Reviews

Glenn Ligon: Call and Response at Camden Art Centre

Glenn Ligon. Live (detail), 2014; video installation; size variable. Courtesy of the Artist and Camden Art Centre, London. Photo: Valerie Bennett

The designation Call and Response describes the antiphony effect, a device in speech in which a speaker elicits cadenced responses from the audience at systematic intervals. It’s a method that actively engages an audience, and although this universal device is as old as human speech in every corner of the world, in the American psyche it is particularly tied to black churches and the gospel[…..]

Mao’s Golden Mangoes and the Cultural Revolution at the China Institute

“Double Happiness” tray with design of mango, 1969; industrial enamel; 31 cm in diameter. Courtesy of the Artist and the China Institute.

Shotgun Reviews are an open forum where we invite the international art community to contribute timely, short-format responses to an exhibition or event. If you are interested in submitting a Shotgun Review, please click this link for more information. In this Shotgun Review, Adam Monohon reviews Mao’s Golden Mangoes and the Cultural Revolution at the China Institute in New York City. Mao’s Golden Mangoes and the Cultural Revolution, the[…..]

Wangechi Mutu: A Fantastic Journey at Mary and Leigh Block Museum

Wangechi Mutu. Suspended Playtime, 2008/2013; Packing blankets, twine, garbage bags, and gold string; dimensions variable. Courtesy of the artist and Susanne Vielmetter Los Angeles Projects.

This year has been unusually promising for the visibility of work by black female artists, even while that prominence has further highlighted racially problematic attitudes within the art world. The last ten months have marked the first in which an African American woman—Carrie Mae Weems—was given a retrospective at the Guggenheim, though her triumphant entry into that pantheon led to rebukes that the museum cut the original[…..]

Anselm Kiefer at Mass MoCA

Two of the beds in The Women of the Revolution showing could be mistaken from above for desert or mining landscapes, shifting in scale from intimate to massive. The Women of the Revolution (Les Femmes de la Révolution), 1992/2013 (detail); lead beds: dimensions variable; photograph on lead: 138 x 174 in. Courtesy of MASS MoCA, North Adams, MA, and Hall Art Foundation, New York. Photo: Saul Rosenfield.

Imagine a corrugated metal shed in which two facing walls tower twenty-five feet high and extend fifty-eight feet in length. Each interior wall is paneled with fifteen six-foot by nine-foot Anselm Kiefer paintings that rise three feet high. Layering seems an apt metaphor not only for this work, Velimir Chlebnikov (2004)—whose shed stands inside the gallery building, inside the museum, inside the grounds of a former[…..]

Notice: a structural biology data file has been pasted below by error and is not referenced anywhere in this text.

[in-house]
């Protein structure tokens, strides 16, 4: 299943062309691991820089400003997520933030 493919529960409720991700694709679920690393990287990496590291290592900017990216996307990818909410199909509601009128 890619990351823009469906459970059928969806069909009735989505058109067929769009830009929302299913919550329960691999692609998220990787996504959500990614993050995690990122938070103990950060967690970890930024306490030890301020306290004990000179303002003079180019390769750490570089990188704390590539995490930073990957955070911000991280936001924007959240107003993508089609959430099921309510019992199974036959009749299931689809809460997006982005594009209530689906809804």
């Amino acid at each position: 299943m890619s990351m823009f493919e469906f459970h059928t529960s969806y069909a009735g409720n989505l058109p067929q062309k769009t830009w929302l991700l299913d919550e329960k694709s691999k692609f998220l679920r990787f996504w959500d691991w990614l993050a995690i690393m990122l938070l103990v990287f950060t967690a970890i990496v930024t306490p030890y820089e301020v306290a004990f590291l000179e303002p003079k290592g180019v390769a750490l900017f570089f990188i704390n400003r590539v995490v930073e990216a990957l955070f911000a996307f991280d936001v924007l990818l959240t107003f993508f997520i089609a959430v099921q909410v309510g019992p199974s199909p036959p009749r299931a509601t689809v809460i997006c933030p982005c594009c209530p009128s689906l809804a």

Matt Borruso: Wax House of Wax at Steven Wolf Fine Arts

Matt Borruso. Forming, 2012–14; installation view, Wax House of Wax, 2014; plastic, Plexiglas, glass, mirrors, cut paper, ceramic, unfired clay, silicone, wax, talc, lenticular photographs, holograms, wood, tape, rubber bands, linen, concrete, steel, elastic, books, magazines, airbrush paint, inkjet prints, transparencies, posters, wallpaper; 120 x 42 x 61 in. Courtesy of the Artist and Steven Wolf Fine Arts, San Francisco.

Today from our partners at Art Practical, we bring you a review of Matt Borruso’s recent solo show Wax House of Wax, which closes today at Steven Wolf Fine Arts in San Francisco. Author Danica Willard Sachs notes, “Like a Surrealist, Borruso manipulates the banal, challenging viewers to see the horror underlying the everyday.” This review was originally published on October 23, 2014. In Wax House[…..]

Zero: Countdown to Tomorrow at the Solomon R. Guggenheim Museum

Illustration from ZERO 3, July 1961, design by Heinz Mack. Courtesy Heinz Mack.

In Düsseldorf, West Germany, amid the tumultuous aftermath of the Second World War, two German artists—Heinz Mack and Otto Piene—founded Group Zero in 1957. Later joined by fellow German artist Günther Uecker in 1961, the three sought to reinvent art in the postwar era and create a vision toward a transformed future through myriad artistic forms: performance, painting, sculpture, exhibition, publication, film, and installation. In[…..]

Do Ho Suh: Rubbing/Loving at Lehmann Maupin

Do Ho Suh. Rubbing/Loving Project, 348 West 22nd Street, Apt. A, New York, NY 10011, 2013-14; installation view, Drawings, 2014. Courtesy of the artist and Lehmann Maupin, New York and Hong Kong. Photo: Elisabeth Bernstein.

Do Ho Suh’s Rubbing/Loving Project: 348 West 22nd Street, Apt. A, New York NY 10011, is a personal project of love and memory, but in the end it denies the viewer the access to the artist’s interiority that it seems to promise. Currently on display at the Chelsea outpost of Lehmann Maupin, the work records the artist’s former New York apartment through a series of painstakingly[…..]